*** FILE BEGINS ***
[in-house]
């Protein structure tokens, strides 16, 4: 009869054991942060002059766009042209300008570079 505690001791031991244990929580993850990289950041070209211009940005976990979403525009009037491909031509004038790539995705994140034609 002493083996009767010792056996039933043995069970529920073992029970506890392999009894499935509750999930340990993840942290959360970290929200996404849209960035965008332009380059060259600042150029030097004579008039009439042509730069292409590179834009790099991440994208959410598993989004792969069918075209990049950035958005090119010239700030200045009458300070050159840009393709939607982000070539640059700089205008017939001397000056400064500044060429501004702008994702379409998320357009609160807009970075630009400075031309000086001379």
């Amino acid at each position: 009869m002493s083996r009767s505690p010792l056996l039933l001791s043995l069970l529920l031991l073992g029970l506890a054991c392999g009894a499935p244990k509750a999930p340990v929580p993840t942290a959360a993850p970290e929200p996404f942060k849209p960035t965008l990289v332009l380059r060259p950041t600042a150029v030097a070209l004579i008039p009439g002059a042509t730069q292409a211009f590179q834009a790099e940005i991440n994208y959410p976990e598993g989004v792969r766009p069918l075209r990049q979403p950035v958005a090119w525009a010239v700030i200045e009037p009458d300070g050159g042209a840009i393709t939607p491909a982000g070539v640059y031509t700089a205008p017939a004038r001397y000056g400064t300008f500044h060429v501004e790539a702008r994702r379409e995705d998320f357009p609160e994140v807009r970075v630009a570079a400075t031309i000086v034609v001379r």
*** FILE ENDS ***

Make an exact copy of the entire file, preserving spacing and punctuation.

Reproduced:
[in-house]
């Protein structure tokens, strides 16, 4: 009869054991942060002059766009042209300008570079 505690001791031991244990929580993850990289950041070209211009940005976990979403525009009037491909031509004038790539995705994140034609 002493083996009767010792056996039933043995069970529920073992029970506890392999009894499935509750999930340990993840942290959360970290929200996404849209960035965008332009380059060259600042150029030097004579008039009439042509730069292409590179834009790099991440994208959410598993989004792969069918075209990049950035958005090119010239700030200045009458300070050159840009393709939607982000070539640059700089205008017939001397000056400064500044060429501004702008994702379409998320357009609160807009970075630009400075031309000086001379």
């Amino acid at each position: 009869m002493s083996r009767s505690p010792l056996l039933l001791s043995l069970l529920l031991l073992g029970l506890a054991c392999g009894a499935p244990k509750a999930p340990v929580p993840t942290a959360a993850p970290e929200p996404f942060k849209p960035t965008l990289v332009l380059r060259p950041t600042a150029v030097a070209l004579i008039p009439g002059a042509t730069q292409a211009f590179q834009a790099e940005i991440n994208y959410p976990e598993g989004v792969r766009p069918l075209r990049q979403p950035v958005a090119w525009a010239v700030i200045e009037p009458d300070g050159g042209a840009i393709t939607p491909a982000g070539v640059y031509t700089a205008p017939a004038r001397y000056g400064t300008f500044h060429v501004e790539a702008r994702r379409e995705d998320f357009p609160e994140v807009r970075v630009a570079a400075t031309i000086v034609v001379r």